Rev. Myron Jones, O.M.C.

Lesson 17

January 17, 2016

Lesson 17

I see no neutral things.

This idea is another step in the direction of identifying cause and effect as it really operates in the world. You see no neutral things because you have no neutral thoughts. It is always the thought that comes first, despite the temptation to believe that it is the other way around. This is not the way the world thinks, but you must learn that it is the way you think. If it were not so, perception would have no cause, and would itself be the cause of reality. In view of its highly variable nature, this is hardly likely.

In applying today’s idea, say to yourself, with eyes open:

I see no neutral things because I have no neutral thoughts.

Then look about you, resting your glance on each thing you note long enough to say:

I do not see a neutral ___, because my thoughts about ___ are not neutral.

For example, you might say:

I do not see a neutral wall, because my thoughts about walls are not neutral.
I do not see a neutral body, because my thoughts about bodies are not neutral.

As usual, it is essential to make no distinctions between what you believe to be animate or inanimate; pleasant or unpleasant. Regardless of what you may believe, you do not see anything that is really alive or really joyous. That is because you are unaware as yet of any thought that is really true, and therefore really happy.

Three or four specific practice periods are recommended, and no less than three are required for maximum benefit, even if you experience resistance. However, if you do, the length of the practice period may be reduced to less than the minute or so that is otherwise recommended.

Journal

Yesterday I learned that I have no neutral thoughts. I also learned that all thoughts are creative according to their likeness, either true or false. Today I see this projected into the world, so what I see is not neutral either, but must reflect truth or error. I also understand why it is that I must accept that I see a thought in my mind first, and then see it reflected in the world, rather than as I used to believe, that I see something and then have thoughts about it. If it were not first in my mind, that would mean perception had no cause and would itself be cause. That cannot be true. We all have different perceptions and even our perceptions are different moment to moment. How could perception be cause?

It is important to the ego mind that I not know this, because as I start to understand the true nature of the illusory world I made, it begins to fall apart. I am practicing this idea all the time now. I practice it with whatever seems to be happening. One of my favorite ways to practice the idea that the thought comes first is with time.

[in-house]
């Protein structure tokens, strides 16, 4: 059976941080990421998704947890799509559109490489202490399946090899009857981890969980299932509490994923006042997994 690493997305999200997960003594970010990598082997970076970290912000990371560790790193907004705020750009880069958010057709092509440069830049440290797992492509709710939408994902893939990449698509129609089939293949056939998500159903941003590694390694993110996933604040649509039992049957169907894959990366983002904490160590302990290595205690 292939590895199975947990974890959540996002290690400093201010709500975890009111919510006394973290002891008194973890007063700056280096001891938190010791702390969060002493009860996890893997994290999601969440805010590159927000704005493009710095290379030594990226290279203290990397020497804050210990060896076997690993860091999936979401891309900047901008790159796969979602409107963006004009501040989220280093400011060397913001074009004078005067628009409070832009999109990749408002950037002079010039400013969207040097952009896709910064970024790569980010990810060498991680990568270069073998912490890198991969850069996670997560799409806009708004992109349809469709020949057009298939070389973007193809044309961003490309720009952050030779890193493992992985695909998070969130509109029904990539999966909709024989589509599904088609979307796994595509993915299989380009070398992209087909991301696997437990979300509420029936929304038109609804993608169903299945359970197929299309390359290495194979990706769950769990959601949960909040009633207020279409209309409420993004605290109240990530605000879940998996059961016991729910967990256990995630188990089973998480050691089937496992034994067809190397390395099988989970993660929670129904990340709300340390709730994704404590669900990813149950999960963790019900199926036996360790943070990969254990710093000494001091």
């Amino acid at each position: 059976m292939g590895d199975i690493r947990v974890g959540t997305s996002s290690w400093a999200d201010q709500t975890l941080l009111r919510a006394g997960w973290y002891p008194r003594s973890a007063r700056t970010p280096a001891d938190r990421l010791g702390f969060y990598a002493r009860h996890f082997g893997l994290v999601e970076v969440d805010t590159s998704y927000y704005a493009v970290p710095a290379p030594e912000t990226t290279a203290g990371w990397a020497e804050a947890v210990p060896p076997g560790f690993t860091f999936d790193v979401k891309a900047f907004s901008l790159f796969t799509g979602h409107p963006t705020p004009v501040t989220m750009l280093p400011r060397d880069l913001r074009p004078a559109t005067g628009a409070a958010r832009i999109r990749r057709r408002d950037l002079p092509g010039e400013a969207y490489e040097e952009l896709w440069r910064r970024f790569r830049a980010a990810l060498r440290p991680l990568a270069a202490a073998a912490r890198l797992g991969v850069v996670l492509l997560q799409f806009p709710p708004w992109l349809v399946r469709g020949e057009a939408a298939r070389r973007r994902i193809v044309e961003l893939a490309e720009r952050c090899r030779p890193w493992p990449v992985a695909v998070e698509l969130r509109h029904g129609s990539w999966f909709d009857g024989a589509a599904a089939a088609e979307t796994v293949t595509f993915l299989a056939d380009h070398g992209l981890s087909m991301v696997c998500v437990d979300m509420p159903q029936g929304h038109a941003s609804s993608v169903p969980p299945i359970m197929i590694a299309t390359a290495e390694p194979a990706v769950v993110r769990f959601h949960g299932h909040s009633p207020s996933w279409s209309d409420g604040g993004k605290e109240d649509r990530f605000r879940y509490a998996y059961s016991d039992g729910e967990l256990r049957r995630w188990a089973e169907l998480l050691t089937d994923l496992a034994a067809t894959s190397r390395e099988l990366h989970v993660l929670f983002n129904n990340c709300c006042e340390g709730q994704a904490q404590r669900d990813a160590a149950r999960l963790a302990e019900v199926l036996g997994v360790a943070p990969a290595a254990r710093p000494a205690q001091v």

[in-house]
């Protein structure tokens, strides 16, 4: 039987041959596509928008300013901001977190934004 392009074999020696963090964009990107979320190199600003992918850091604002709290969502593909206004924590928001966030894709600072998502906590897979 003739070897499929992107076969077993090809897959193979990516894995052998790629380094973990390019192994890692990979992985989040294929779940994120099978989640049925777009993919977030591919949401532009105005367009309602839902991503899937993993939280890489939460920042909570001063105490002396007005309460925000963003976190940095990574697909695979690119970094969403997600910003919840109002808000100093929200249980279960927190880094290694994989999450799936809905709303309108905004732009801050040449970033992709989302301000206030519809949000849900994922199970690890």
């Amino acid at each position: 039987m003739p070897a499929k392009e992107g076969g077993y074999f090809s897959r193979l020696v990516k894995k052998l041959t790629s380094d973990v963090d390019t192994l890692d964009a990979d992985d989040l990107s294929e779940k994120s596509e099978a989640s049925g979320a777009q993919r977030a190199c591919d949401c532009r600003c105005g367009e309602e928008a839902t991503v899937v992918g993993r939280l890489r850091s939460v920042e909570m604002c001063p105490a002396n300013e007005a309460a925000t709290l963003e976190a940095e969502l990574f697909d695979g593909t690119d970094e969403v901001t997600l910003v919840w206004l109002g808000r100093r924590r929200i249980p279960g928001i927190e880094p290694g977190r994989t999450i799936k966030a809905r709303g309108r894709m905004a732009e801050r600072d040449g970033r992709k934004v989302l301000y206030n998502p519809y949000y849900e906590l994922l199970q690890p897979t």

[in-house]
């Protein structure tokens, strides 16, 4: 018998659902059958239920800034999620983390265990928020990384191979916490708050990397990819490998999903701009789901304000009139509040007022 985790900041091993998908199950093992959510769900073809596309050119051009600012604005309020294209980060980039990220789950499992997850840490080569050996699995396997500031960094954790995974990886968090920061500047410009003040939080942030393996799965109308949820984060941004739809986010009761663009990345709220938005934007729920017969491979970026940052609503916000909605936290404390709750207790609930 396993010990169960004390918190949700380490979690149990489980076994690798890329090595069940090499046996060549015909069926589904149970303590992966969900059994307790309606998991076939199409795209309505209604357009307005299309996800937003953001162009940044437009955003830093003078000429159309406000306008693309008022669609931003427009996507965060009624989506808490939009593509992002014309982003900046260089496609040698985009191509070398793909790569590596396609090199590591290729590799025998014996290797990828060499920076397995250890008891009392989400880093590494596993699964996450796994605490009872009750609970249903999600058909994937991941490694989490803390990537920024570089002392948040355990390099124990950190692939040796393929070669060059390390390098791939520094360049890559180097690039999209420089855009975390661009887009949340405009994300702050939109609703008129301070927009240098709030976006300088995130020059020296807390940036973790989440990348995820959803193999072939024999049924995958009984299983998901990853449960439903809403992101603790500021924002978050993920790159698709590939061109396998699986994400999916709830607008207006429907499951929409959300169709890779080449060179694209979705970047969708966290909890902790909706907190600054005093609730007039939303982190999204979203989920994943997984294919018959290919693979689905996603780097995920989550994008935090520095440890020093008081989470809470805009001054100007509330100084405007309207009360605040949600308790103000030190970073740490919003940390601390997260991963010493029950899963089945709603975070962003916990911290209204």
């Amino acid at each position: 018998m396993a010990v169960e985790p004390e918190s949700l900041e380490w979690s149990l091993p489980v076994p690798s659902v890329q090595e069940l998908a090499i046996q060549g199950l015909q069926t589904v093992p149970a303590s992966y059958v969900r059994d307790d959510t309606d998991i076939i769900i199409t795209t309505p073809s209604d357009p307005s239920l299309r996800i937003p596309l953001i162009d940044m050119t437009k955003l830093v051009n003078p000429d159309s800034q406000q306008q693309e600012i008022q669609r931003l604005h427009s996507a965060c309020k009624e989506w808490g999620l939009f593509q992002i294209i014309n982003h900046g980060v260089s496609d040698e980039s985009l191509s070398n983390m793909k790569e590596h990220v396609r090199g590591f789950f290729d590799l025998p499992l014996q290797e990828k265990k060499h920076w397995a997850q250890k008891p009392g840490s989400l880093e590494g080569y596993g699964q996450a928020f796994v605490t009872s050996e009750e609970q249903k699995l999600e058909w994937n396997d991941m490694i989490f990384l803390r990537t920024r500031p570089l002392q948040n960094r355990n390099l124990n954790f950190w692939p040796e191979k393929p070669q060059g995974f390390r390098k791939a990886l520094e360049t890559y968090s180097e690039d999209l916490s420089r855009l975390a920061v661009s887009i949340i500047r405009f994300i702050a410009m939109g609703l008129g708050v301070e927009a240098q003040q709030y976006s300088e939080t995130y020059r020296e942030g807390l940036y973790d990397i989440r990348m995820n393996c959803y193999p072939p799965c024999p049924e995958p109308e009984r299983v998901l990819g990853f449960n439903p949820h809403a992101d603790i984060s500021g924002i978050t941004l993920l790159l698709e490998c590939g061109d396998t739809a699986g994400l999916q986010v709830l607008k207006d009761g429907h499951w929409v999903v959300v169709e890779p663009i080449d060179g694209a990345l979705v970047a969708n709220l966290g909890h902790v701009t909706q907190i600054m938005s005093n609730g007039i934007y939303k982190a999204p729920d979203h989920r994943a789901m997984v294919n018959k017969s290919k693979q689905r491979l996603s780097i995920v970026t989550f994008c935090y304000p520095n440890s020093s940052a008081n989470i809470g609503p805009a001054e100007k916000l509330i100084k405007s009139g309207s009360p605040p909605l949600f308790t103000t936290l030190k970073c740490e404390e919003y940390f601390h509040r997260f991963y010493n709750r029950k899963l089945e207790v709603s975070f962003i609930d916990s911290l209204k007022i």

Over and over I have proven that time is an illusion, that it is elastic and will stretch to fit my needs, and yet it is such a persistent belief that I fall right back into believing time is a fixed thing that controls my life. My ego belief is that time is real and that I am a victim to it. There is only one way to see time and there is nothing I can do about it.

What I am practicing is that I have a thought about time and then I have that experience of time. So if I seem to be victim to time, never enough of it, always scurrying to catch up, always running out of it, then this is what time will be for me. Repeatedly I have absolutely proven to myself that time is completely in my control.

I have needed more time that I had to complete my writing, for instance, and I have the thought that I will have enough time because Jesus has told us time can be manipulated. I do the writing without anxiety because I believe I can, and sure enough when I am through, it is exactly the time I need it to be. It’s so impossible to the ego mind that this happened that I just sit and laugh.

I find I am unwilling to believe this all the time. I hold it out for special occasions. If time is not real, if my thoughts about time determine its nature and how it behaves, then how can I believe in the world as I have always seen it? How can I believe I am a victim of the world? How can I believe the world is real?

The sand beneath my feet begins to shift and fear rises in me. While I am getting used to the shifting sand, and I no longer seem to be afraid of a world turned upside down, it is clear that I am conflicted about what I want to be true. Some part of my mind is not through with the dream and is still clinging to it. But the desire to awaken is stronger than the desire to remain in the illusion so I keep doing this. I keep playing with time.

I remind myself that I don’t see a neutral world. I remind myself that my thought came first, then the world as I see it appeared. Then I pretend to have a reaction to it as if it was affecting me, rather than it is actually an effect of my thought. I get upset about something at work and think that if I had a different job I would be happier. It is laughable.

If I want to be happier, I must choose to be happy. From the desire to be happy, a happy situation will be my experience. As Jesus points out we begin this course with little idea of what is real and so happy, but as we do the lessons and live what we are learning, this begins to change. I am learning that it is better for me to be patient with myself and allow this to unfold it its own way.

So now my effort is mainly to recognize that the world always faithfully reflects my desires. It is the effect, and the mind is the cause. If I am unhappy, I am not unhappy about something that happened. The unhappiness came first, and was the cause of the situation. Just reminding myself that this is true is causing everything to shift.

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